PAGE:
Speaking about interpretations within the art of music, he explains that his music videos often tell a different story than his lyrics.
“The good thing about music is that the audio gives you one image, and the visuals can give an entirely different idea than what you imagined while listening to the track.
“Sometimes, the visuals act as an aid to the music. Things you didn’t understand about the song become clearer once you see the video.”
Take his latest single Breathe, for example, a track that’s all about love. He says: “We all love love, don’t we?
“So, the track is all about love, about getting her attention, about expressing feelings for each other.
“As for the video, we had a concept, of wanting a cool feeling instead of a warm feeling.
“So, you see a lot of cool tones like blue. You see me, and the artist being featured, but the video is centred around a girl.
“But even still when it comes to any sort of artform, I try to leave it open to people’s interpretations.”
Moving on to musical style, he explains that his music would lean toward being described as R’n’B and hip-hop.
But it’s not typical of these styles, he explains.
“I like writing hooks and verses. I like rapping. But my biggest dream as far as music is concerned is to show vulnerability.
“For me, it’s always being honest. Whether someone can relate to it or not, it’s about a listener saying, ‘Oh yes, this makes sense’.”
Another thing he hopes for from his listeners is that they listen to whatever he says, whatever he represents – whether that be his lyrics, his stories and even his flaws.
“It’s alright to make mistakes. To be yourself. I want people to know that,” he says.
When it comes to music, Sheva does not want to do what everyone else is doing. Hailing from Nigeria where Afrobeats is the main genre of music, he wants to remain different from the pack.
Asked if he has taken influence from his Nigerian origin, he says he’s still in the process of discovering his influences.
“I was born in Nigeria but spent a lot of time in UK, so I’ve been impacted a variety of sounds and styles. But really it shouldn’t matter where you’re from. Music is just music, even if you don’t understand the language it’s sung in.”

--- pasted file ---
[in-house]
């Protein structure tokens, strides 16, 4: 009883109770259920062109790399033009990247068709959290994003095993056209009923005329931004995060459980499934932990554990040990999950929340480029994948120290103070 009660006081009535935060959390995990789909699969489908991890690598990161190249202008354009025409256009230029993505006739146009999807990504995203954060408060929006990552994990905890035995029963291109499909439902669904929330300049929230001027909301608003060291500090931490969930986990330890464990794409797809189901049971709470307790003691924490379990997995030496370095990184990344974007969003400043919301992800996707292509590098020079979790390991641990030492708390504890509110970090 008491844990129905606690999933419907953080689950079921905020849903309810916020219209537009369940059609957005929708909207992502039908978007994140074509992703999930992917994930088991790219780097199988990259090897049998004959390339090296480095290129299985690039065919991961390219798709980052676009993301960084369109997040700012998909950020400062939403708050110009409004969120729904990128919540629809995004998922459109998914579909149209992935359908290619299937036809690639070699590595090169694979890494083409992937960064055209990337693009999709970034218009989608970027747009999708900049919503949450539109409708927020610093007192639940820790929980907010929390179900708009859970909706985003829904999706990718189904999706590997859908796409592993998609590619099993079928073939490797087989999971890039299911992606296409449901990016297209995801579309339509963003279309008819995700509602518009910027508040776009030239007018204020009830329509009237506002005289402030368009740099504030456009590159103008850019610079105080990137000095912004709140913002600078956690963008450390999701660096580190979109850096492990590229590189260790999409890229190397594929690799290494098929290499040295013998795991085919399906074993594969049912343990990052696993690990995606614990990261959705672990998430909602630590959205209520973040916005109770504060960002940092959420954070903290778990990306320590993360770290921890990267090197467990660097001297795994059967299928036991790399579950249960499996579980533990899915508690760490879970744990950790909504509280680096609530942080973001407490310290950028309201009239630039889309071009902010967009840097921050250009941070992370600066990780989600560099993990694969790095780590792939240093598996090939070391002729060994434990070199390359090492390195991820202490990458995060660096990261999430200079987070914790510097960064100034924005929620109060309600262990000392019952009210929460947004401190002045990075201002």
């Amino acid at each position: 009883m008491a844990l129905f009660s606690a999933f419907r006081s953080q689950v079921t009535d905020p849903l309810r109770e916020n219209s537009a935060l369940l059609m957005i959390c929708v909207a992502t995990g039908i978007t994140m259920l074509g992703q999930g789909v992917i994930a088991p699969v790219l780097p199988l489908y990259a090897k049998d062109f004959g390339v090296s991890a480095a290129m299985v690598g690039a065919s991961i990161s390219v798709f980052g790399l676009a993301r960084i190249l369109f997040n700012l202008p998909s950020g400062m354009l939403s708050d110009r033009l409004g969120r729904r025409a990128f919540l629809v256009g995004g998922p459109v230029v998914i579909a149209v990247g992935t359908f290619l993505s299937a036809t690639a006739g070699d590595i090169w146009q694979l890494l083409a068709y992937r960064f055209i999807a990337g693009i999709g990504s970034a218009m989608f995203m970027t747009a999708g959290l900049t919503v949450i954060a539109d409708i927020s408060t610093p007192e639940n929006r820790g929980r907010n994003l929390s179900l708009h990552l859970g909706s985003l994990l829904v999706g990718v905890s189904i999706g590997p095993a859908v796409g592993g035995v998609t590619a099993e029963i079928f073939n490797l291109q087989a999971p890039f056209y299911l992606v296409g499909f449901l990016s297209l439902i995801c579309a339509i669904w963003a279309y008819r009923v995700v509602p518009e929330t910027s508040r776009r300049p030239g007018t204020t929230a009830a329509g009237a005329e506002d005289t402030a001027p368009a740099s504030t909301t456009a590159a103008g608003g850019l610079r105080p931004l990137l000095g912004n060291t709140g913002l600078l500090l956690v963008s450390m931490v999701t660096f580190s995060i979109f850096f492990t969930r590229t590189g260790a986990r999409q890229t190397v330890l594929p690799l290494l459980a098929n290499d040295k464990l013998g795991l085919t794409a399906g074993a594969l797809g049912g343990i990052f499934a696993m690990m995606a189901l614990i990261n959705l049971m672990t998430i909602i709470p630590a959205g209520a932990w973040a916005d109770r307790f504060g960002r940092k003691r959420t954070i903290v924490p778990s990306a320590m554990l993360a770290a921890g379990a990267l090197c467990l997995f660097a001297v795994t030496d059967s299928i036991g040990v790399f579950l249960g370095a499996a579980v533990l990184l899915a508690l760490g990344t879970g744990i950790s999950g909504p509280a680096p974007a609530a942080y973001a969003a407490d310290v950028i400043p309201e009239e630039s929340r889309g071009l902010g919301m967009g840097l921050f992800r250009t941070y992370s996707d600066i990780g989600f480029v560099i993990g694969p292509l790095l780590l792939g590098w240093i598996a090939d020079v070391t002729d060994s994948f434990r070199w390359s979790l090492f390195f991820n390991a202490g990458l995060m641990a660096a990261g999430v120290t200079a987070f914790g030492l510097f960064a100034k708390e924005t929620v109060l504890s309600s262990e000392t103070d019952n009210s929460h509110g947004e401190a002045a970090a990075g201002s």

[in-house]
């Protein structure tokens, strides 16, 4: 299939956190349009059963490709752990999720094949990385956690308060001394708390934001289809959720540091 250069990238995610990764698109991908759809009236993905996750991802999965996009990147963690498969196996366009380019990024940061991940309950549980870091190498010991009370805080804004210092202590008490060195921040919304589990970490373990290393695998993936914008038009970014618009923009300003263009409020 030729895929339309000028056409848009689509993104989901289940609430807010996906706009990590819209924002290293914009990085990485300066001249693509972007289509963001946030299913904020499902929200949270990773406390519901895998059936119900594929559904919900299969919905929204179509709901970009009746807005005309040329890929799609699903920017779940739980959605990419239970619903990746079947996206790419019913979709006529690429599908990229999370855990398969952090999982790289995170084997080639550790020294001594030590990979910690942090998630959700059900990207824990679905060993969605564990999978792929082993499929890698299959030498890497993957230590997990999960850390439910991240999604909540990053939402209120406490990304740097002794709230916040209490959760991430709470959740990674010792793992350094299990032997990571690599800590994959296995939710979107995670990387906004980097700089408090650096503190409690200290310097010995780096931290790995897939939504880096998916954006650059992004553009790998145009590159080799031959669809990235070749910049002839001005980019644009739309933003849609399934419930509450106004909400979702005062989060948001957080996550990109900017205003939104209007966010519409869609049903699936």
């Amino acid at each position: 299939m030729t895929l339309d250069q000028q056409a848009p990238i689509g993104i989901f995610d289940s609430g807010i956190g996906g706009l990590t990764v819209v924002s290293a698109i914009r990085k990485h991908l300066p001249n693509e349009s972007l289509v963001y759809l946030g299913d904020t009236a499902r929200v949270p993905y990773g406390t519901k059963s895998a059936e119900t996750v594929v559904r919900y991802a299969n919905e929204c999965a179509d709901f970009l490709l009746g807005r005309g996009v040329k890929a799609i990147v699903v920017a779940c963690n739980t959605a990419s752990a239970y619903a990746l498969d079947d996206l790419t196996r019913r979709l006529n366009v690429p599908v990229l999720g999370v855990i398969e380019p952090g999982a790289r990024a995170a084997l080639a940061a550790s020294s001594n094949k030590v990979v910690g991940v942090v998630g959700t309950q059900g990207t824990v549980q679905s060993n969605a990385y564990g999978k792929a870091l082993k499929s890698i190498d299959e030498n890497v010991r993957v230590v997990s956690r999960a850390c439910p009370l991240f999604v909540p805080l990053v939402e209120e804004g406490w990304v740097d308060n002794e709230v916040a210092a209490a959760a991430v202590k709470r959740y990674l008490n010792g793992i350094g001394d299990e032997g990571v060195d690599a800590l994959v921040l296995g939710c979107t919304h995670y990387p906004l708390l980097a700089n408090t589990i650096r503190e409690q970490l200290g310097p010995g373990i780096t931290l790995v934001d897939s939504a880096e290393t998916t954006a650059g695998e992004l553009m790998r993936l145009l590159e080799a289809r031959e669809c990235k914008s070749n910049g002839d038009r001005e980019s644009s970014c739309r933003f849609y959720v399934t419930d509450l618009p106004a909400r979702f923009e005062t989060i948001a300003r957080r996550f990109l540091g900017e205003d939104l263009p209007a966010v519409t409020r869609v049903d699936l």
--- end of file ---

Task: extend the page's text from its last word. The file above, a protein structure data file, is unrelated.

Talking about is inspirations, he listed Dido and Coldplay among his biggest influences. Insofar as a personal role model, his mum takes that title.
He says: “A single mum, hustling and bustling, just being a great support system.”
Sheva, a lawyer by profession, found that when he wanted to follow his dreams of making music, his mother stood with him, and for that she remains his biggest inspiration.

 

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Mr Eazi launches empowering initiative for African creatives

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DAYS AFTER the release of Mr Eazi’s mixtape Life Is Eazi – Vol.2: Lagos To London the Afropop star launched ‘emPawa’’ within Africa – a new initiative set up with one goal; finding the continents next batch of superstars.
The mission is simple, to uncover independent, emerging, talented artists and to provide them with the resources and exposure to launch their own careers.

TALENT SEARCH: Mr. Eazi

By partnering up with key figures in the music scene, Eazi intends to equip the artists with the tools, in-depth industry knowledge, network contacts and the funds to enable candidates to not only achieve their full potential but to also give them the independence to become music entrepreneurs. emPawa is inspired by tech accelerators like 88mph.ac and 440.ng, which Eazi participated in back in 2014.
Speaking on the programme, Mr. Eazi said: “All it took for me to start my career was a video that cost me $1000; a career that has allowed me to tour the world, own a business and employ over 100 people inhouse and outhouse.
“I have funded four videos for artists in the past two years which has created immense opportunities for them. One of those artists was recently nominated for a BET award so this is ultimately the real motivation behind this cause – providing opportunities for emerging artists as well as mentoring them to have the knowledge to become music entrepreneurs like myself”.
HOW IT WORKS
Candidates will be encouraged to submit their work online via Instagram, to be considered and evaluated by Eazi and industry experts. The deadline for submissions is Saturday December 15 2018 and Mr Eazi will then pick 100 artists who will each receive a grant of $3000US.
This funding will be used to produce 100 music videos with a production crew across Africa. From the 100 finalists, 10 will then be picked to fly to South Africa with Mr Eazi to partake in a 3-week incubator programme mentored by popstar Raye and renowned producer Diplo amongst other keys names within the industry. Candidates will also have the opportunity to record their song in a state-of-the-art recording studio and will shoot their video with a professional film crew.
From these 10 finalists, a further few will be selected by Mr Eazi to perform at ‘Ghana Party in the Park’ in London (2019). These artists will take to the stage alongside Eazi and other superstars. This initiative comes from the strong belief that there is wealth in undiscovered talent.
The idea is that with the right collaboration, investment, and experience a handful of artists will have the opportunity to gain exposure and guidance to break into the music industry. In the near future, Eazi aims to open this programme to candidates across the UK and the US.

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Nigerian Leader seeks revival of textile industry